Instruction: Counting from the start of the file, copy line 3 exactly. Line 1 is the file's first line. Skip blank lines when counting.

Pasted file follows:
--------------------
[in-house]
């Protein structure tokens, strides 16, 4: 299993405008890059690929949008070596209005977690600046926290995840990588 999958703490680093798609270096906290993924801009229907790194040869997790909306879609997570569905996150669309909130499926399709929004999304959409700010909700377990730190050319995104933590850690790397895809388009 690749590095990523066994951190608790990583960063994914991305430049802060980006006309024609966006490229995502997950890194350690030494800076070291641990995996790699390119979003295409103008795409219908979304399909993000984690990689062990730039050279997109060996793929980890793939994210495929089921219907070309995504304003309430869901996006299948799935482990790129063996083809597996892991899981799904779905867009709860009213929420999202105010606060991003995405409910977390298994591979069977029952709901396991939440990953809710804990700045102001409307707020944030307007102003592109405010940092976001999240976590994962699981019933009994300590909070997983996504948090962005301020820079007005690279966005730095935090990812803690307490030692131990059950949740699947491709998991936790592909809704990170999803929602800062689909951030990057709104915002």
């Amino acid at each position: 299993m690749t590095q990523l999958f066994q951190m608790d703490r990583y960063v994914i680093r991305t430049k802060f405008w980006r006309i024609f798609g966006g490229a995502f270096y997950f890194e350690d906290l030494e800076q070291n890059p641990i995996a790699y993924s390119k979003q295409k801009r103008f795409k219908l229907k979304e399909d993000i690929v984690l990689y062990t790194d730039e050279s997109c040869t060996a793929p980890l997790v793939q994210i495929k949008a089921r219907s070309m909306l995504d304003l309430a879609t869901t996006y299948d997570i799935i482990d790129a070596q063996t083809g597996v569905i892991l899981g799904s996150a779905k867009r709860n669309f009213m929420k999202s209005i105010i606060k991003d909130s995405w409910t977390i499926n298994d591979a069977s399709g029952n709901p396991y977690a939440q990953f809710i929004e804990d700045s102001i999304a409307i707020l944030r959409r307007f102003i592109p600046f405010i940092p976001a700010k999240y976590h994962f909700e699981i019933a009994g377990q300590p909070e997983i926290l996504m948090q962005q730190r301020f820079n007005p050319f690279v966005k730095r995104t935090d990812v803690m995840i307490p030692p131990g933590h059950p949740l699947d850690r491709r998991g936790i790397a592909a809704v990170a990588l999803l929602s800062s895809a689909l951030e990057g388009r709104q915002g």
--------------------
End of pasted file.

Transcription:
């Amino acid at each position: 299993m690749t590095q990523l999958f066994q951190m608790d703490r990583y960063v994914i680093r991305t430049k802060f405008w980006r006309i024609f798609g966006g490229a995502f270096y997950f890194e350690d906290l030494e800076q070291n890059p641990i995996a790699y993924s390119k979003q295409k801009r103008f795409k219908l229907k979304e399909d993000i690929v984690l990689y062990t790194d730039e050279s997109c040869t060996a793929p980890l997790v793939q994210i495929k949008a089921r219907s070309m909306l995504d304003l309430a879609t869901t996006y299948d997570i799935i482990d790129a070596q063996t083809g597996v569905i892991l899981g799904s996150a779905k867009r709860n669309f009213m929420k999202s209005i105010i606060k991003d909130s995405w409910t977390i499926n298994d591979a069977s399709g029952n709901p396991y977690a939440q990953f809710i929004e804990d700045s102001i999304a409307i707020l944030r959409r307007f102003i592109p600046f405010i940092p976001a700010k999240y976590h994962f909700e699981i019933a009994g377990q300590p909070e997983i926290l996504m948090q962005q730190r301020f820079n007005p050319f690279v966005k730095r995104t935090d990812v803690m995840i307490p030692p131990g933590h059950p949740l699947d850690r491709r998991g936790i790397a592909a809704v990170a990588l999803l929602s800062s895809a689909l951030e990057g388009r709104q915002g």